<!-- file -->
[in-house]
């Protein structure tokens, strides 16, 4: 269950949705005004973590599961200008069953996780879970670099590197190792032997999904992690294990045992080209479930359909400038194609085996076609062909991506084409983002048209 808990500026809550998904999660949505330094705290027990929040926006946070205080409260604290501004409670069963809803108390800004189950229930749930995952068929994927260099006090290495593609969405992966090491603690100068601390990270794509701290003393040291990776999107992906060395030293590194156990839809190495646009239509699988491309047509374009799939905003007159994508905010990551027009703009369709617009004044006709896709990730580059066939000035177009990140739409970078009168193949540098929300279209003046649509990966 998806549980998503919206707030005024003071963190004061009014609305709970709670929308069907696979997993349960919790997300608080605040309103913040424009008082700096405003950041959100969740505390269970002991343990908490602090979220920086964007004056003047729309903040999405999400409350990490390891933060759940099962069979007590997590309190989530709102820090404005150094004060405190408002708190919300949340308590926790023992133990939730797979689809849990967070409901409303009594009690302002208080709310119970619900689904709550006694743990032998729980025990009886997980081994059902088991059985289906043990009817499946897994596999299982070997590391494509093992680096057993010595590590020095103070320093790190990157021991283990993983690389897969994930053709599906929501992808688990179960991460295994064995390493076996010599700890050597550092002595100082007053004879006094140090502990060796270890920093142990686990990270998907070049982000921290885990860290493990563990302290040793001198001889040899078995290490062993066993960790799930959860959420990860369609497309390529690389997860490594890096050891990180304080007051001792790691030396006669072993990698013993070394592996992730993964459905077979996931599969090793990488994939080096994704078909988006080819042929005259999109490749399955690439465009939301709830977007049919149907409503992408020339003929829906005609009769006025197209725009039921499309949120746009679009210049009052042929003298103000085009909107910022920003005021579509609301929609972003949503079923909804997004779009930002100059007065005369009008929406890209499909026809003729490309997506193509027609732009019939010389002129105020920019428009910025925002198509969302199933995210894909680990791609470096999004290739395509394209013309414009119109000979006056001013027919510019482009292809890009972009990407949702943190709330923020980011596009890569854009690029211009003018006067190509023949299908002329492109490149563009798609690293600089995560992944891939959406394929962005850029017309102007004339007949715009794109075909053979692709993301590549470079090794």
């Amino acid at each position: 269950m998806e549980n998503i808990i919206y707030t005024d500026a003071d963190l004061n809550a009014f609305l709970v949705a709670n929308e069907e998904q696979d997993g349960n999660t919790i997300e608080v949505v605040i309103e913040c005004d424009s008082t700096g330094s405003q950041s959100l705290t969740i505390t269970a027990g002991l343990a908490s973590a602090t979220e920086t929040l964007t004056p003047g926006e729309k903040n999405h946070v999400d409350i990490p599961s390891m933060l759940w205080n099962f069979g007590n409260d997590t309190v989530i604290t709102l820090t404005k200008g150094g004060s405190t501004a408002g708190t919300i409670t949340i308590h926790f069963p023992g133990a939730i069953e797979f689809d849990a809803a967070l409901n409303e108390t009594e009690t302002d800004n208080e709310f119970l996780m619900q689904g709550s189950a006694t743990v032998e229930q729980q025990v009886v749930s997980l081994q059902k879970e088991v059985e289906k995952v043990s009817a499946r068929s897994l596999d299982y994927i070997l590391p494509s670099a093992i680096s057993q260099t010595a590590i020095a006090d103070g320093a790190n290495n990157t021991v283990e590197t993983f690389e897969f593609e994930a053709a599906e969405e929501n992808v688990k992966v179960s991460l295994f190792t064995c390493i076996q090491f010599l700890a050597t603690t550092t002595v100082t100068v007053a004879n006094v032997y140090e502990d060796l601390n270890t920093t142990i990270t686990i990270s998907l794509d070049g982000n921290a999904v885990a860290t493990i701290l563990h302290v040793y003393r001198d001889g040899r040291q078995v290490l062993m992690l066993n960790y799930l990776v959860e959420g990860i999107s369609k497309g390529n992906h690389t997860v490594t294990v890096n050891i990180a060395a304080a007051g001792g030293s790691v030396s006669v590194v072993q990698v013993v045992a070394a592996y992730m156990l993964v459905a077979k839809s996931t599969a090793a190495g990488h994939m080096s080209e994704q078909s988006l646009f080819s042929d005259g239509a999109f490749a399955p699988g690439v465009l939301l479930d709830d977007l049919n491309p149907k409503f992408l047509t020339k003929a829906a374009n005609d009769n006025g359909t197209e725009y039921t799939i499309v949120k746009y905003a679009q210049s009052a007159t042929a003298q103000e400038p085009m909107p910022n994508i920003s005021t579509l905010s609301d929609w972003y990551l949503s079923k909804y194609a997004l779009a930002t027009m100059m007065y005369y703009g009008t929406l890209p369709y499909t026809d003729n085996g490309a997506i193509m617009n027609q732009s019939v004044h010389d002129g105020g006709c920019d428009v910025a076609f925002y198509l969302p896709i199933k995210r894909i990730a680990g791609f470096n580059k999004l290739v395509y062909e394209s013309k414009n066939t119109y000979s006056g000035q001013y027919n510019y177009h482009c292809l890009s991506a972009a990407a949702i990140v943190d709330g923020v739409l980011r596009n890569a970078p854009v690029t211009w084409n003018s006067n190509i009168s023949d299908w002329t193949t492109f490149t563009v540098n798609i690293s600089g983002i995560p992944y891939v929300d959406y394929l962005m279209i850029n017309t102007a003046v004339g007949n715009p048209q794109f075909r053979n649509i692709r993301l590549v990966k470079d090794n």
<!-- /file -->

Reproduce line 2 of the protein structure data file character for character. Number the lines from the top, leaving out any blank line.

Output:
């Protein structure tokens, strides 16, 4: 269950949705005004973590599961200008069953996780879970670099590197190792032997999904992690294990045992080209479930359909400038194609085996076609062909991506084409983002048209 808990500026809550998904999660949505330094705290027990929040926006946070205080409260604290501004409670069963809803108390800004189950229930749930995952068929994927260099006090290495593609969405992966090491603690100068601390990270794509701290003393040291990776999107992906060395030293590194156990839809190495646009239509699988491309047509374009799939905003007159994508905010990551027009703009369709617009004044006709896709990730580059066939000035177009990140739409970078009168193949540098929300279209003046649509990966 998806549980998503919206707030005024003071963190004061009014609305709970709670929308069907696979997993349960919790997300608080605040309103913040424009008082700096405003950041959100969740505390269970002991343990908490602090979220920086964007004056003047729309903040999405999400409350990490390891933060759940099962069979007590997590309190989530709102820090404005150094004060405190408002708190919300949340308590926790023992133990939730797979689809849990967070409901409303009594009690302002208080709310119970619900689904709550006694743990032998729980025990009886997980081994059902088991059985289906043990009817499946897994596999299982070997590391494509093992680096057993010595590590020095103070320093790190990157021991283990993983690389897969994930053709599906929501992808688990179960991460295994064995390493076996010599700890050597550092002595100082007053004879006094140090502990060796270890920093142990686990990270998907070049982000921290885990860290493990563990302290040793001198001889040899078995290490062993066993960790799930959860959420990860369609497309390529690389997860490594890096050891990180304080007051001792790691030396006669072993990698013993070394592996992730993964459905077979996931599969090793990488994939080096994704078909988006080819042929005259999109490749399955690439465009939301709830977007049919149907409503992408020339003929829906005609009769006025197209725009039921499309949120746009679009210049009052042929003298103000085009909107910022920003005021579509609301929609972003949503079923909804997004779009930002100059007065005369009008929406890209499909026809003729490309997506193509027609732009019939010389002129105020920019428009910025925002198509969302199933995210894909680990791609470096999004290739395509394209013309414009119109000979006056001013027919510019482009292809890009972009990407949702943190709330923020980011596009890569854009690029211009003018006067190509023949299908002329492109490149563009798609690293600089995560992944891939959406394929962005850029017309102007004339007949715009794109075909053979692709993301590549470079090794």